Two top ministers lashed out on Thursday at American officials for what they described as equivocation over Palestinian terror attacks and a US State Department statement that appeared to accept accusations that Israel has used excessive force in recent days.
Within minutes of the comments by Public Security Minister Gilad Erdan, and Defense Minister Moshe Ya’alon Thursday morning, a top Prime Minister’s Office official informed cabinet ministers that they were being ordered by Prime Minister Benjamin Netanyahu to cease all public criticism of American officials.
US Secretary of State John Kerry and a spokesman for the department have in recent days appeared to link or equate a spate of Palestinian terror attacks against Israelis with Israeli policies in the West Bank and on the Temple Mount, a position Erdan called “idiotic.”
“I don’t know whether to call them naive, in the US State Department and in the American government,” a visibly angry Erdan, who oversees the police forces battling the terror wave, told Army Radio Thursday morning. “Instead of putting out idiotic declarations that pretend to address two equally guilty sides, they [should] focus pressure on the murderous, inciting Palestinian Authority; because of its incitement, young people go out and commit murderous acts.”
On Wednesday, in response to Palestinian complaints about Israeli actions in recent days, State Department spokesman John Kirby said that the US had “seen some reports of security activity that could indicate the potential excessive use of force.” He did not elaborate on the incidents in question, and it was unclear if he was referring to Israel’s handling of Palestinian rioting or the shooting of knife-wielding Palestinian assailants — which many Palestinians and Israeli Arabs have claimed is excessive.
The State Department, Kirby said, is “always concerned about credible reports of excessive use of force against civilians, and we routinely raise our concerns about that.”
Kirby’s comment “is disturbing,” Erdan said. “I expect — not from the State Department, which is traditionally hostile to Israel — I expect the American government to give its view on the issue. I don’t make any comparisons between our actions and those of the American army, but I saw the Americans stuttering not long ago when in their own military operation in Afghanistan innocent civilians were hurt and killed.”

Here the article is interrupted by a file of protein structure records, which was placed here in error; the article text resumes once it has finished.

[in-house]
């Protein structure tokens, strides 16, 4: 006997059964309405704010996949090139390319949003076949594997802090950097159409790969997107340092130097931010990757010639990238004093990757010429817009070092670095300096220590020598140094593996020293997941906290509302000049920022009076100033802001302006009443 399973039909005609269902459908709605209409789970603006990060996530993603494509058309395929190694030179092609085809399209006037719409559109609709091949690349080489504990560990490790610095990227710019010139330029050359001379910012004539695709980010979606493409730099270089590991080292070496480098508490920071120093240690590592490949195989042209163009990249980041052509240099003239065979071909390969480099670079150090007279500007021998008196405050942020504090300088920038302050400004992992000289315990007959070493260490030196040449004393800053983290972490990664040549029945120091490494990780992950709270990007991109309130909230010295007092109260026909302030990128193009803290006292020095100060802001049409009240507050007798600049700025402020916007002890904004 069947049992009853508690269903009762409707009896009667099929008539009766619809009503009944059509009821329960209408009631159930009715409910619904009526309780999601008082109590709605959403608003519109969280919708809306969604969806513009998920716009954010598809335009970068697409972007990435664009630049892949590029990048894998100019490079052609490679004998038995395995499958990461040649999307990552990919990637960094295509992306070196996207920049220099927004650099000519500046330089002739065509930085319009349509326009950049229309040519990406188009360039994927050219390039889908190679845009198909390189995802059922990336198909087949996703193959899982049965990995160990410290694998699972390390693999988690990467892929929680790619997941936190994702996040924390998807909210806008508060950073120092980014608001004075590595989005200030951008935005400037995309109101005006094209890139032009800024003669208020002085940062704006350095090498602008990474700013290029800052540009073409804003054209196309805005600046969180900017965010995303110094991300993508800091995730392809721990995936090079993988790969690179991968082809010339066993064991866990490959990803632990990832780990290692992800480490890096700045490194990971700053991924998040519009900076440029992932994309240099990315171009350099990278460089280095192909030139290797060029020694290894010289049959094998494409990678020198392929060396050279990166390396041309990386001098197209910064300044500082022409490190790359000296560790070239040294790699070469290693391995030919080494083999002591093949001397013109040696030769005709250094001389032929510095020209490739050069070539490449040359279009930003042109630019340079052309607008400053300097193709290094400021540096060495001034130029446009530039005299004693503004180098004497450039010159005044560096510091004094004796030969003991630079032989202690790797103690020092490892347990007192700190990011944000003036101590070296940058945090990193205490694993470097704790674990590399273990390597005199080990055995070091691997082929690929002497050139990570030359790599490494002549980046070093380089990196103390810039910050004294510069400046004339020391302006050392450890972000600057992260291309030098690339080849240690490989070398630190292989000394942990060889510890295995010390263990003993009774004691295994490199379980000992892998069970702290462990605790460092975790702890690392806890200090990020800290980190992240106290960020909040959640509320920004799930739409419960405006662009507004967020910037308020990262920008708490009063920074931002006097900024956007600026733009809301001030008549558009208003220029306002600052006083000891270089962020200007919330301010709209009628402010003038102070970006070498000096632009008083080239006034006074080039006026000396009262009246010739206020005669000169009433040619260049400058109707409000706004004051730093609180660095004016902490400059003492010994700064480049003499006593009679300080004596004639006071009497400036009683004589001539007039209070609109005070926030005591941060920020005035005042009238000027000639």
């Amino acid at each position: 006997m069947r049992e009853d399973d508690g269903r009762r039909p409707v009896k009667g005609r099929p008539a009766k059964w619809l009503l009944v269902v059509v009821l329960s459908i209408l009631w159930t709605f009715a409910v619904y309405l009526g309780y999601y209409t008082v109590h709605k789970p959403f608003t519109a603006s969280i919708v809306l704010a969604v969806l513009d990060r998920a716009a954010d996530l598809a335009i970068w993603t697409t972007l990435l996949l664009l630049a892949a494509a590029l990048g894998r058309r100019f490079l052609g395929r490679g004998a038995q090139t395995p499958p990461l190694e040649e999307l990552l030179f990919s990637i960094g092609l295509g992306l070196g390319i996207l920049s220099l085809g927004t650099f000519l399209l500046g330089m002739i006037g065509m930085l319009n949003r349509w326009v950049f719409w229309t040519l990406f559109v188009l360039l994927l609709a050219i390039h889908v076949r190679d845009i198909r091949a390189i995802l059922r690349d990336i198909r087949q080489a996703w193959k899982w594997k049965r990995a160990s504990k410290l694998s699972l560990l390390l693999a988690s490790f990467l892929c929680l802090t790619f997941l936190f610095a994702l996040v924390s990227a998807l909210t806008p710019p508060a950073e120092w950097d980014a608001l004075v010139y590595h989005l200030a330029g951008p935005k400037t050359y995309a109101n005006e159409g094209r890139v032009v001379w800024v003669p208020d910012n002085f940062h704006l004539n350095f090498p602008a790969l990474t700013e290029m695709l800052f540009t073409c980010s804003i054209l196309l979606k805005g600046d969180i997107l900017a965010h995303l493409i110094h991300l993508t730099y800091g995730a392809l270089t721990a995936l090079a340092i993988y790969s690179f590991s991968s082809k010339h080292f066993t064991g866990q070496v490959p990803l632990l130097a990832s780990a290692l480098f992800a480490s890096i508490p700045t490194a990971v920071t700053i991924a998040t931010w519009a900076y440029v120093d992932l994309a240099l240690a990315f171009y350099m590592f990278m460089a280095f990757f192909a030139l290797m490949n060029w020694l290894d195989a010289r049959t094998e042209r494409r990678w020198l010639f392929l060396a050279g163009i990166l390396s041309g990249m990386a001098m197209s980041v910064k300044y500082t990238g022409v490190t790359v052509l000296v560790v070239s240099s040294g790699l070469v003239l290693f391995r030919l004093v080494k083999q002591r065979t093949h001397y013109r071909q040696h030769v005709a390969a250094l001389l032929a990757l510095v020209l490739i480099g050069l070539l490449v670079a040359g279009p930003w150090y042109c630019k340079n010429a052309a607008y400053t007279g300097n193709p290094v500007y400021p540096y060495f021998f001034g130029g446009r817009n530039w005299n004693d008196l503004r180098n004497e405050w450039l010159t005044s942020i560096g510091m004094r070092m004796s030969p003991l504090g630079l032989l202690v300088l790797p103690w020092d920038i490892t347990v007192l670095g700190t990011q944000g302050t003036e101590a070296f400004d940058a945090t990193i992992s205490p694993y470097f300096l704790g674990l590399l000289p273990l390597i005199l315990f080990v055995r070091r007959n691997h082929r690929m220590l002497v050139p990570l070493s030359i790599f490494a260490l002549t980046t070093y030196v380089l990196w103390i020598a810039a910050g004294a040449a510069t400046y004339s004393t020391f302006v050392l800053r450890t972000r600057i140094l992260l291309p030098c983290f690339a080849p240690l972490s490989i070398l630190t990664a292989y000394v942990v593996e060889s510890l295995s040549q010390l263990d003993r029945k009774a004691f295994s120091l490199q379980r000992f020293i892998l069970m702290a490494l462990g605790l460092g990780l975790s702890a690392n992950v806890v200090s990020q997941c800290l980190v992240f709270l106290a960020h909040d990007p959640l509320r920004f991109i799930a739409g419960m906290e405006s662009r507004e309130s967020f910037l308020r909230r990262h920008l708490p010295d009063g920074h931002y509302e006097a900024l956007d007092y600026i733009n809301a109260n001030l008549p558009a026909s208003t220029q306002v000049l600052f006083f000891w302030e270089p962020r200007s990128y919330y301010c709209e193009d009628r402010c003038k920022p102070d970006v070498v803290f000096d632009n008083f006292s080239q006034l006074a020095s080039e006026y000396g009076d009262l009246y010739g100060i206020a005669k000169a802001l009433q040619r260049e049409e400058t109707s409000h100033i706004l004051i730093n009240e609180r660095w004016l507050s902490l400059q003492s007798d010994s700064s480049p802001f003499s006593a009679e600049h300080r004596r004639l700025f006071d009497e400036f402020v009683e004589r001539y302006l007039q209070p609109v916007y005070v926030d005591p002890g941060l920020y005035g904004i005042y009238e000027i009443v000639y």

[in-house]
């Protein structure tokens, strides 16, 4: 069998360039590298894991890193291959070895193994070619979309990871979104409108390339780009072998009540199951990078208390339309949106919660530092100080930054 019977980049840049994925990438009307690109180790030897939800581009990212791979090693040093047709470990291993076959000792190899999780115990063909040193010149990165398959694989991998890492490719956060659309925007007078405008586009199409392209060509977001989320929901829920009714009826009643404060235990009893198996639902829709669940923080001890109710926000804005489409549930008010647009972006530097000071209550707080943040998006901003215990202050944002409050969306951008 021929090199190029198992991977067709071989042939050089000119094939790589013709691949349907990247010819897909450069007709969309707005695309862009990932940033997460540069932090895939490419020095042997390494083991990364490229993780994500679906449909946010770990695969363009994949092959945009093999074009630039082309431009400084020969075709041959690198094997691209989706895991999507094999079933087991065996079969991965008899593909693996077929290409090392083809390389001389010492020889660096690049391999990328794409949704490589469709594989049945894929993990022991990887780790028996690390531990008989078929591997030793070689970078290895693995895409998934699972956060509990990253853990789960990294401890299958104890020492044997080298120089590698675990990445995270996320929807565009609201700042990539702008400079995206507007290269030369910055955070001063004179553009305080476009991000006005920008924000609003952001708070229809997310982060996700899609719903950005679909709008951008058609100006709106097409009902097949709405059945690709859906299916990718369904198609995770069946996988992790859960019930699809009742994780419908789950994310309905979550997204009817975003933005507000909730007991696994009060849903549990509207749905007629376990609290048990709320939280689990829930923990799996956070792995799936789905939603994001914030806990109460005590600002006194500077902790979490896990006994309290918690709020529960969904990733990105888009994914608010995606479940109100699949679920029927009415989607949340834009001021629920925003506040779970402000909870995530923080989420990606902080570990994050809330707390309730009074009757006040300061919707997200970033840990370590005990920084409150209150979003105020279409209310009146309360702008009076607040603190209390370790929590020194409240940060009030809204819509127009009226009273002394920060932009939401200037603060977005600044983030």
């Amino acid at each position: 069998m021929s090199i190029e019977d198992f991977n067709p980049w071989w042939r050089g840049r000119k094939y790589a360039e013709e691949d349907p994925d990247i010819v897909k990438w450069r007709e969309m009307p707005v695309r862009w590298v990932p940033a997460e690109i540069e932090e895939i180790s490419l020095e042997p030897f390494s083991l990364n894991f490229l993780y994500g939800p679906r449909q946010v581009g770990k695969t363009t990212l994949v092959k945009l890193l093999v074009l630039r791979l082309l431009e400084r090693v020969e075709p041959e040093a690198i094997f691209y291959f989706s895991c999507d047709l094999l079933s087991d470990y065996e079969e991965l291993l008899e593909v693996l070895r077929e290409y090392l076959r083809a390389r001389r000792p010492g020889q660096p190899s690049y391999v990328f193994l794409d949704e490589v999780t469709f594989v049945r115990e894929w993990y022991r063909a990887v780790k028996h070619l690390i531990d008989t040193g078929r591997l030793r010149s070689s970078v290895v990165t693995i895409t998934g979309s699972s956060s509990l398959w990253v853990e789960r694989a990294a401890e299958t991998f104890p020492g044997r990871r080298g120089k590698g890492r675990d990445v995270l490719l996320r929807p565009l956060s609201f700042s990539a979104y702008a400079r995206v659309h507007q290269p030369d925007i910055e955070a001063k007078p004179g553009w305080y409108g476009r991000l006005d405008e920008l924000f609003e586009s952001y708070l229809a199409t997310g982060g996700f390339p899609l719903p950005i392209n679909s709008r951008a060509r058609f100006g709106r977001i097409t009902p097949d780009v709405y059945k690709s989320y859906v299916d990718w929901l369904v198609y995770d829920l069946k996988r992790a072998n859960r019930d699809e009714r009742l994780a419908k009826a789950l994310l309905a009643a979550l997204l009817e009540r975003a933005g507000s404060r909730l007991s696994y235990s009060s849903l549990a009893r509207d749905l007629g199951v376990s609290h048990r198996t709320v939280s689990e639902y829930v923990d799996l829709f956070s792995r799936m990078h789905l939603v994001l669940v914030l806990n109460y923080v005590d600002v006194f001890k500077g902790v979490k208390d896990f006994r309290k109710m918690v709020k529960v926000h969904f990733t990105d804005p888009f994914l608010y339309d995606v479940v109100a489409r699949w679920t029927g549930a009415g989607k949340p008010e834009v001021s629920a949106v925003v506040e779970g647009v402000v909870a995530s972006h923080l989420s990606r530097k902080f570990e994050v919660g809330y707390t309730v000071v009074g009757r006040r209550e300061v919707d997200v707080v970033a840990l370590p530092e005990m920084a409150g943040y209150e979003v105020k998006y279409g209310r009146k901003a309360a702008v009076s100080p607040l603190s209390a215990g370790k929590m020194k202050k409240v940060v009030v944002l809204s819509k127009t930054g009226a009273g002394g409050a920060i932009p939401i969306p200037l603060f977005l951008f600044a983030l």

He added: “The State of Israel understands the complexity of the struggle against terror. Still, [for American officials] to allow themselves to be taken in by lies that are presented to the American State Department is very strange, amateurish or worse, especially when there is footage from all of these events.”
Israel’s police force “doesn’t go after innocent people. The Israel Police and Israeli civilians are carrying out defensive, life-saving actions within the bounds of the law, and these things are manifest and well-known,” Erdan said.
On Tuesday, US Secretary of State John Kerry refused to say where the “blame” for the latest terror wave lies. While the top American diplomat condemned the terror attacks committed that day that left three Israelis dead, he insisted, “I am not going to point fingers from afar. This is a revolving cycle that damages the future for everybody.”
He also seemed to link the terror wave to Israeli settlement construction.
In an interview with Army Radio Thursday morning, Ya’alon criticized the State Department’s “concept of the conflict.”
“They once said that because of this conflict the Middle East is burning. It’s silly. Someone who says it today is ignored.”
The latest comments about blame are similar, said Ya’alon. “[PA President Mahmoud] Abbas has been running away from negotiations for six years. They want to say both sides are equally at fault? Okay. That’s not going to frighten us.”
He also criticized the suggestion that Israeli forces were using excessive force — at least in reference to Palestinian terror attacks.
“We’re using excessive force? If someone raises a knife [to stab] and is shot, that’s excessive force? What are we talking about? I have meet American generals, and generals from around the world, who talk about our high standards,” Ya’alon said.
The interviews, coming as Kerry is planning a trip to region in a bid to calm tensions and possible convene a high-level diplomatic summit in Jordan, drew a quick response from Netanyahu’s office, which forbade other ministers from criticizing Washington.
Ya’alon in particular has been a harsh critic of Kerry in the past, adding to tensions between Washington and Jerusalem.
Erdan told Army Radio that Netanyahu should not agree to meet with Abbas if such a summit is convened.
“We would very much like to renew the negotiations with the Palestinians,” Erdan said, “but I think that as of Wednesday night, it’s clear to all of Israel’s citizens, on left and right, that Abbas has to go, that the only chance [for peace], maybe, is if a new leadership develops there.”
On Wednesday night, Abbas gave a speech in which he accused Israel of “executing” a teen stabber Ahmend Mansara “in cold blood,” and blamed Israeli “rejectionism” for the round of violence. Israeli politicians accused Abbas of lying, pointing out that 13-year-old Mansara, witnessed stabbing two people on Tuesday, was alive and being treated in an Israeli hospital after being hit by a car while trying to flee the scene of his attack.
Police on Wednesday released video footage showing the attack.
Rebecca Shimoni Stoil and Raphael Ahren contributed to this report.